What gives an imaginary place life? You can see its landscape across the written page so clearly that you could very well be watching a movie. You can touch the objects around you, smell the air, hear every sound. The author has successfully transported you from this world into theirs. You’re on a journey with a cast of characters you’re just getting to know, swept along the road to wherever the plot takes you.
Some books make for a fast, entertaining read. They are enjoyable in the moment, but ultimately forgettable amidst a growing mound of other books you’ve read over the years. But other books stay with you. For whatever reason, they speak to your heart, burn into your memory. When you think of that imaginary place, there is a deep sense of longing within you. You want to go there again and again—you want to believe that it is not just imaginary…that it is real. When the book ends, you go into a form of silent mourning because you’ve left a little piece of yourself between the pages. The only way to go back is to read it again, and so you do, and over time that place becomes part of who you are.
How does the author do it? There’s no simple answer to that. What speaks to one person’s soul might put a different person right to sleep. In addition to a well-crafted plot and lovable characters, there are certain qualities that seem to exist in each of those unforgettable imaginary places that withstand the test of time.
- The world contains wonder and beauty, so vividly described that I can imagine myself there. Going to that world is like taking a vacation from my own, and I care what happens to it as the plot progresses. When a world contains nothing but darkness and hardship, I can’t get away from it fast enough—what incentive do I have to stay?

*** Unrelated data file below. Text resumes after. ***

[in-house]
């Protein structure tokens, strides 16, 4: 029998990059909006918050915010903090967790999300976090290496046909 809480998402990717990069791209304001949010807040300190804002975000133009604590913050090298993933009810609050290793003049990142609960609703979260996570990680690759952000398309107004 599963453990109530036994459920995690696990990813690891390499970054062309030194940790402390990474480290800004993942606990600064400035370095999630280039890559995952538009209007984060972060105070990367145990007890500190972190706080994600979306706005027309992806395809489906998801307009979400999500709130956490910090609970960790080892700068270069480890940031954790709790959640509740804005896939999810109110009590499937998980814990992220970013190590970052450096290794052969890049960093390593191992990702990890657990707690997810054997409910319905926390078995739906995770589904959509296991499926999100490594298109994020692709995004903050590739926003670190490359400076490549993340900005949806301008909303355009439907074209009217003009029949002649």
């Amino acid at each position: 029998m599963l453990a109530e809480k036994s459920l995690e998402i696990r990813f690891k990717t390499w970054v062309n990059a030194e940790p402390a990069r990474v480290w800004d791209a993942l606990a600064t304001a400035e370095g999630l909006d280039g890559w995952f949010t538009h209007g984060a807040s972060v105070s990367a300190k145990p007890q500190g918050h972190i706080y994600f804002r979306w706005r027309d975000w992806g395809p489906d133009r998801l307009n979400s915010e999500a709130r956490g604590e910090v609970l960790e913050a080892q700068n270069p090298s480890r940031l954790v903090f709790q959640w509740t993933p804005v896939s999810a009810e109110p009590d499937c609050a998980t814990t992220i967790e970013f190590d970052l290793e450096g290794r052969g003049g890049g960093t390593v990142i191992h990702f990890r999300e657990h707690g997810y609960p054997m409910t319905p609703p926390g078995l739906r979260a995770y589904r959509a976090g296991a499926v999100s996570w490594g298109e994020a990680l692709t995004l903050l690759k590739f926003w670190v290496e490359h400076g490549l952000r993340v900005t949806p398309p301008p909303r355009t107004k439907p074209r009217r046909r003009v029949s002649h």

- There is still an element of mystery. The world of my daily routine is pretty tame; well-groomed and largely cemented over. Convenient, yes. Inspiring? Not especially. But I won’t be braving the wilds of the Alaskan frontier any time soon, so getting to explore an unknown landscape is fun, even if I can only do it from my recliner.
- The world has its own distinct history and culture. I lived in Germany for 6 years, and driving just a few hours in any one direction could take me to a completely different country, with its own language, traditions, and history. Each culture was distinct and fiercely guarded. The best imaginary worlds are those that feel as authentic as the real one, as if I could hop in my car and drive there (or walk, or ride a horse, or take a boat depending on the era). Authors who can infuse their worlds with a rich history and culture really make us believers.
- The people have a faith, or at least a mythology, that ties in with its history and culture. This has been part of our humanity from the very beginning—it is who we are. The nature of our beliefs may be diverse, but we all believe in something.
- The way people live is real. A whole world full of royalty, or perfect, rich, Hollywood types would make me roll my eyes and close the book, I fully admit it. While interesting in small doses, that’s not the kind of life experience I can relate to, and what makes me keep reading is the ability to make a connection. I need to be able to empathize with what the characters are going through and put myself in their place.
- The author doesn’t gloss over the details of daily life, but lets the reader see how people work, eat, play, sing, learn, and create. This puts me one step closer to being a character myself, and becoming immersed in that imaginary world. When I can mentally make a life for myself there, and all of the other elements of a good book fall into place too, I’m hooked.
For all of you who have fallen in love with other people’s worlds over the years, what won your heart? What is the source of that internal ache, that longing to go back even when the adventure is long over?